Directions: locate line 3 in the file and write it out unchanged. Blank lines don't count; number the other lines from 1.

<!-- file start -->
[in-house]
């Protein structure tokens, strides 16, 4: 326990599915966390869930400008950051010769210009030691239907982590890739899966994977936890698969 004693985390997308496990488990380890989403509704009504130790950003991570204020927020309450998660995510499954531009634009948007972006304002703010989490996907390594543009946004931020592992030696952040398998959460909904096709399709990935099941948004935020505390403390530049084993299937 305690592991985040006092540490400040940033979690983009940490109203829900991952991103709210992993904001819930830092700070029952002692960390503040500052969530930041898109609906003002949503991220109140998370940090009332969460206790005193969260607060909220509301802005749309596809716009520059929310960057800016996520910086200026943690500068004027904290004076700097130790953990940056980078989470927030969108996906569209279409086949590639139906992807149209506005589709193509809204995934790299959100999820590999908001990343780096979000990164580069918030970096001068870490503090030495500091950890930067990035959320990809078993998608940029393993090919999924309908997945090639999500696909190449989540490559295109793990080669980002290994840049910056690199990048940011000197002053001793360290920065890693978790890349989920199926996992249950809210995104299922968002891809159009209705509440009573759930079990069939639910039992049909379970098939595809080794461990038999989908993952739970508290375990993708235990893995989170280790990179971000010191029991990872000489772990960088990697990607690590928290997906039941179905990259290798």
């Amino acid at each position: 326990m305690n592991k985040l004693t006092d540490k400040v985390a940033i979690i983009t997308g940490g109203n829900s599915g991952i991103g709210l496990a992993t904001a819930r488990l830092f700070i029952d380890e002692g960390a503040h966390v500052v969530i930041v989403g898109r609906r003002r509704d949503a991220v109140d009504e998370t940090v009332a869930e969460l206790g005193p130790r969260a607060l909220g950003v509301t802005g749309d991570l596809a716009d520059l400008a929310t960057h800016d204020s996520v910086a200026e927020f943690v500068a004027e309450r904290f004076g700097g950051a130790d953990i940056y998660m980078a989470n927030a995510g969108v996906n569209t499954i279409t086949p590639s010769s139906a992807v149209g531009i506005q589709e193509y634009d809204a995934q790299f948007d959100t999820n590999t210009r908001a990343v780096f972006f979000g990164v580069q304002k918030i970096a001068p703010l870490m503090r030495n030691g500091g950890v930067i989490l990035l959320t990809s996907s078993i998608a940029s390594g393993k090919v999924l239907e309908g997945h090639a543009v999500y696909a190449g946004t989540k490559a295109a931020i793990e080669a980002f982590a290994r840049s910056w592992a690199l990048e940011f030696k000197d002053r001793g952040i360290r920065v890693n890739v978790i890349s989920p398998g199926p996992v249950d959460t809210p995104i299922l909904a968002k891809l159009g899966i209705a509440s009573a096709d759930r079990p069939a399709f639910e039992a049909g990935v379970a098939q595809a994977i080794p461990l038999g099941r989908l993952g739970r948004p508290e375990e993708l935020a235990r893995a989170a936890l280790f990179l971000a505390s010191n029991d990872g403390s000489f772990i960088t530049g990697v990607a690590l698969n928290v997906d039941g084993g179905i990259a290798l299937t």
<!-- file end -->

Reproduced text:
């Amino acid at each position: 326990m305690n592991k985040l004693t006092d540490k400040v985390a940033i979690i983009t997308g940490g109203n829900s599915g991952i991103g709210l496990a992993t904001a819930r488990l830092f700070i029952d380890e002692g960390a503040h966390v500052v969530i930041v989403g898109r609906r003002r509704d949503a991220v109140d009504e998370t940090v009332a869930e969460l206790g005193p130790r969260a607060l909220g950003v509301t802005g749309d991570l596809a716009d520059l400008a929310t960057h800016d204020s996520v910086a200026e927020f943690v500068a004027e309450r904290f004076g700097g950051a130790d953990i940056y998660m980078a989470n927030a995510g969108v996906n569209t499954i279409t086949p590639s010769s139906a992807v149209g531009i506005q589709e193509y634009d809204a995934q790299f948007d959100t999820n590999t210009r908001a990343v780096f972006f979000g990164v580069q304002k918030i970096a001068p703010l870490m503090r030495n030691g500091g950890v930067i989490l990035l959320t990809s996907s078993i998608a940029s390594g393993k090919v999924l239907e309908g997945h090639a543009v999500y696909a190449g946004t989540k490559a295109a931020i793990e080669a980002f982590a290994r840049s910056w592992a690199l990048e940011f030696k000197d002053r001793g952040i360290r920065v890693n890739v978790i890349s989920p398998g199926p996992v249950d959460t809210p995104i299922l909904a968002k891809l159009g899966i209705a509440s009573a096709d759930r079990p069939a399709f639910e039992a049909g990935v379970a098939q595809a994977i080794p461990l038999g099941r989908l993952g739970r948004p508290e375990e993708l935020a235990r893995a989170a936890l280790f990179l971000a505390s010191n029991d990872g403390s000489f772990i960088t530049g990697v990607a690590l698969n928290v997906d039941g084993g179905i990259a290798l299937t």